We got married while she was in maternity leave. I provided her a percent of my income. We lived at her parents home, which I contributed £500 per month. We had free child carers (her parents).

ReplyQuote
Topic starter Posted : 27/04/2020 6:03 pm
Leader1978
(@Leader1978)
Trusted Member Registered

Your pension pot is neglible in terms of financial settlement, the courts would take the CETV of the pension given it is not a liquid asset. They would assume around 65-70% of the current value of the pension for financial settlement purposes.

Are you engaging in voluntary disclosure or has an application for financial proceedings been filed with the courts? If it is voluntary disclosure then she has no obligation to comply, the way to make her comply would be to submit an application (Form A) to the courts who would then set a timeline. If she continued to miss deadlines and be awkward, she would then have to answer to the courts.

I would not do a deal without her disclosing in Form E, otherwise, you have no way of knowing what is a fair outcome. The only time in your circumstances would I suggest legal advice would be when you have the financial settlement agreed; a solicitor would be useful just to skim over it to ensure it is a fair outcome.

Like i mentioned previously, you do not need a solicitor for any of this. Just come onto the forum and we can support. If you are worried about disclosing any sensitive financial information on here, then feel free to PM

Your ex appears to be working Mon-Fri now, if there is any shortfall in her income needs then she has the State Benefits available to her which she should be claiming as a single parent.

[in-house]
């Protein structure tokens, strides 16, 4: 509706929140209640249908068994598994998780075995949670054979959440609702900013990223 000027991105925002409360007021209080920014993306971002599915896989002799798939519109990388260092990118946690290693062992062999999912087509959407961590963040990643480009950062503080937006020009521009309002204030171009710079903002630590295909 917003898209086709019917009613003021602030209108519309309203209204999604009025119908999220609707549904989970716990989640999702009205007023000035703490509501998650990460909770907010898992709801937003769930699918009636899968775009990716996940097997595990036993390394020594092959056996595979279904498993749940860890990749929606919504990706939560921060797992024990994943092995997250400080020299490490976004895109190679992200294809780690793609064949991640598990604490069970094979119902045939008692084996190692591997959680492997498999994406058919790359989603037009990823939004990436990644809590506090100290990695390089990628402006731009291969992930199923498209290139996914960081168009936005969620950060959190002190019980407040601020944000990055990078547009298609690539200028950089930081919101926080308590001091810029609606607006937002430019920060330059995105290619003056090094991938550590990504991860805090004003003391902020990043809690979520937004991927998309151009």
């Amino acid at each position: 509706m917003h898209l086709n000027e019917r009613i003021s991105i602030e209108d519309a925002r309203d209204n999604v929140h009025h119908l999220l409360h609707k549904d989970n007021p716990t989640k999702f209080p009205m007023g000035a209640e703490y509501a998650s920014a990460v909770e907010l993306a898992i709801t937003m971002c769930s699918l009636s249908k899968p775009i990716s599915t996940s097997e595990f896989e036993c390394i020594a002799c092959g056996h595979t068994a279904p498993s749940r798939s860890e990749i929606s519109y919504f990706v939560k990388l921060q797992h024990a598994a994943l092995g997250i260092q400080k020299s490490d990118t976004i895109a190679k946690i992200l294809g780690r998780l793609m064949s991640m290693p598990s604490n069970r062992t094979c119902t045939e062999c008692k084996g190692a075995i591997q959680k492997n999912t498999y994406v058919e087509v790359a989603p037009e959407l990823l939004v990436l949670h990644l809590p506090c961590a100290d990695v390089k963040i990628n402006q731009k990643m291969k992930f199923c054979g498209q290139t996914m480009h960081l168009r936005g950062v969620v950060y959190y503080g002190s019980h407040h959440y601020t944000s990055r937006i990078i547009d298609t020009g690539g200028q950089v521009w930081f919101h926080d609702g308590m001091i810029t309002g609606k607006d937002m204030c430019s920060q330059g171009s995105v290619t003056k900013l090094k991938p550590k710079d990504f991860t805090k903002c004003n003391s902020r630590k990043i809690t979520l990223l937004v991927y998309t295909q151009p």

ReplyQuote
Posted : 27/04/2020 8:15 pm
dadspleasehelpme
(@dadspleasehelpme)
Eminent Member Registered

Thank you so much for your help.

I am engaging in voluntary disclosure with her solicitor. She missed the first deadline, I set the second deadline due in the next couple of days. If she fails to comply, I will complete a form A and file to court.

Is there a disadvantage for me if I give my form e before ex does, if she sees mine she can make altercations to hers.

I will PM you regarding my finances. I have been using a divorce calculator to calculate my property and assets.

ReplyQuote
Topic starter Posted : 27/04/2020 8:33 pm
Leader1978
(@Leader1978)
Trusted Member Registered

I would not bother with voluntary disclosure, it is as it says, voluntary. Her solicitor will keep messing you around and has no intention of exchanging form E information. I would suggest waiting until they connect with you with a view to exchange form E information.

Given the limited assets available from your side, I would currently focus my efforts on securing a solid child arrangements order. Unless, you believe that your ex has significant assets in her name that need to be considered as part of the matrimonial in any financial settlement. The Form A application will cost you another £200+ and I would only do this if you are certain she is hiding assets.

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Posted : 28/04/2020 10:30 am